3. Colin Berry says:

    Oh, and I’ve just spotted another baffling omission from Heller’s 1983 book (“Report on the Shroud of Turin”).

    Despite the opening sentence of the book: “BY FAITH, I am a Christian; specifically, a Southern Baptist ” , and the two references to the linen having a “herringbone twill”, there is no linkage whatsoever to the “fine linen” of the Gospels, deployed to retrieve the body prior to arrival at tomb (and thus not necessarily intended as final burial shroud) nor to the supplier of that linen (Joseph of Arimathea).

    Instead we see the linen equated with the linen used in the tomb, for “burial”, which – from the account in the Gospel of John – need not have been the same as that initially deployed by J of A for discreet and dignified transport from cross to tomb.

    It’s thus hardly surprising that there’s no consideration given, even in a pro-authenticity narrative, to imaging having occured via BRIEF physical contact en route from cross to tomb – a much simpler narrative one might think than later imprinting where the blood was no longer liquid or partially so, and entirely clotted (needing Heller’s colleague Alan Adler to conjure up a solution in his somewhat implausible “serum exudation from retracted blood clots”).

    The only consideration to contact imaging via a body secretion (sweat as well as blood) comes later in the book (Page 209 of 218) with a brief reference to Sam Pellicori’s attempt to model sweat imprinting (aloes and myrrh as well) which Heller (and other like-minded STURP collaborators) wasted no time in dismissing, without a thought being given to a simpler simulation of a DRIED-ON age-yellowed sweat imprint (easier to model than a genuine one needing thin runny liquids, whether real sweat or the artificial stand-ins modelled by SamP (oil and lemon juice).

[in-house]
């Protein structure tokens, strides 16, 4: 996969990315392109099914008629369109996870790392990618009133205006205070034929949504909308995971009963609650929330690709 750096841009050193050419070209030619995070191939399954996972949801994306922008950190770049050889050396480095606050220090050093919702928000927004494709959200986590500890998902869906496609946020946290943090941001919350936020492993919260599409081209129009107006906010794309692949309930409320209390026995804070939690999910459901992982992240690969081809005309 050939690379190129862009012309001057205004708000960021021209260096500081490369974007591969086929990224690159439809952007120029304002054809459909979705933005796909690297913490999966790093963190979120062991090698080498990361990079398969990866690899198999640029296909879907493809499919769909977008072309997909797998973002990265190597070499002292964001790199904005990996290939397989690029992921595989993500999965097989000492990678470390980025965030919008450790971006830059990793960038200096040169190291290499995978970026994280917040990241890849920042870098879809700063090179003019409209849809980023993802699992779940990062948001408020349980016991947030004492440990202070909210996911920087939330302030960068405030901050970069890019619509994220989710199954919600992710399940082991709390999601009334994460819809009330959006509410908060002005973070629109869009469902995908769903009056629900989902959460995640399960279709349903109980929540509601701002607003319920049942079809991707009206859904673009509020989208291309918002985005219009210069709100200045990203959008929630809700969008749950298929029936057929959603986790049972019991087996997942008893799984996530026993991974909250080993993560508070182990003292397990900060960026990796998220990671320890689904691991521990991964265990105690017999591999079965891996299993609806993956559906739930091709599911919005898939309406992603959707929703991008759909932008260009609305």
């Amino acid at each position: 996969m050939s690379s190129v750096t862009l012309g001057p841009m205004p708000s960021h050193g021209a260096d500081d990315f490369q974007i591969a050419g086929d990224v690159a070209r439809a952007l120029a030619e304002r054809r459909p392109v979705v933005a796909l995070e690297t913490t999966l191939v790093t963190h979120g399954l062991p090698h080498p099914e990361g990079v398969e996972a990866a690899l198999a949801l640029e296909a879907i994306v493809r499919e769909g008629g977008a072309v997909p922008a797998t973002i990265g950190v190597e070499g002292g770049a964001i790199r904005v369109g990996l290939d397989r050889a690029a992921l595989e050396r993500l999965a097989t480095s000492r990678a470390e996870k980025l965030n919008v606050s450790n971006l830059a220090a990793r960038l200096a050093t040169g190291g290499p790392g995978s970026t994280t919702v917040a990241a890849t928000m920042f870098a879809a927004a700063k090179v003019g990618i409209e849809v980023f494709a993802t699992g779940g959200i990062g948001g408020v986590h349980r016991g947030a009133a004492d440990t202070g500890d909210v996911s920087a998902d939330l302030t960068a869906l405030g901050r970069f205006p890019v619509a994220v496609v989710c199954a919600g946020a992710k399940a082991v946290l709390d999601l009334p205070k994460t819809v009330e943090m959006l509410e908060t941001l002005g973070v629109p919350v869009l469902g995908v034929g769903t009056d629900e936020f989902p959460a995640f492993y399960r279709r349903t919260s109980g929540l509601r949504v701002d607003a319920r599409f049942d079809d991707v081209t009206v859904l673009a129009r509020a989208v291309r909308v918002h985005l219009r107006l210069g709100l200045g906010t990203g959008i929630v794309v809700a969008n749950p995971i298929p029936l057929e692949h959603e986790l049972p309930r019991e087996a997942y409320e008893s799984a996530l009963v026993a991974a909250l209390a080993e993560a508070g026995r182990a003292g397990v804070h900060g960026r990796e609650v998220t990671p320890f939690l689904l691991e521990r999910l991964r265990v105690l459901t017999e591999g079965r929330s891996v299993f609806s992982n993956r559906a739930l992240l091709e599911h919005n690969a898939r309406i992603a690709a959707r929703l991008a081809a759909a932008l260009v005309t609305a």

Blind spots? Or deliberate averting of gaze by John Heller (and others) from that hugely perceptive approach taken by Sam Pellicori? Did the super-intelligent John Heller spot the danger, the slippery slope, the one could have led from a pro-authenticity imprinting scenario in short order to a non-authenticity medieval MIMICRY thereof, replacing real body sweat (and initially blood too in all probability) with more convenient easier-to-handle substitutes, dare one say my white flour and maybe Lucotte’s red clay too (the latter later touched-up with real blood after the heating step needed to develop body image colour-)?

    Look very carefully: if you’re very observant you might just be able to make out the three sindonologists in this picture. 😉

    Sindonologists are masters at hiding in the foreground!

  4. Colin Berry says:

    How many times over the last few decades, especially post 1978 (STURP), have we seen Science and scientists challenged in the media etc to account for the body image on the Turin Shroud?

    How many times have those challenges been accompanied by the confident assertion that there’s no means WHATSOEVER of modern-day scientists ever being able to reproduce the oh-so-subtle characteristics of the TS image (especially negative image, superficiality, “unique encoded” 3D properties, microscopic properties etc)?

    Answer: many, far far too many , based as they are on the most shallow and superficial interpretation of those listed features

    So what happens when one lowly retired scientist, with no religious or anti-religious axe to grind (honest!) comes up with an answer – supplied online in real time with a blitz of postings? Answer – essentially zilch (barring the interest shown by Dan Porter up till Dec 2015 before closing his shroudstory site and by a handful of other individuals – Hugh Farey, at least for a while, Thibault Heimburger, at least for a while, David Goulet, at least for a while and a handful of others?

    So what about all those pro-authenticity sindonologists who ignored my Model 1 (thermostencilling) but then proceeded to queue up on the Porter site in early 2012 to attack my Model 2 (direct scorching off a heated metal template) – John Jackson, Barrie Schwortz, Paolo di Lazzaro, resident and occasional commentators galore etc?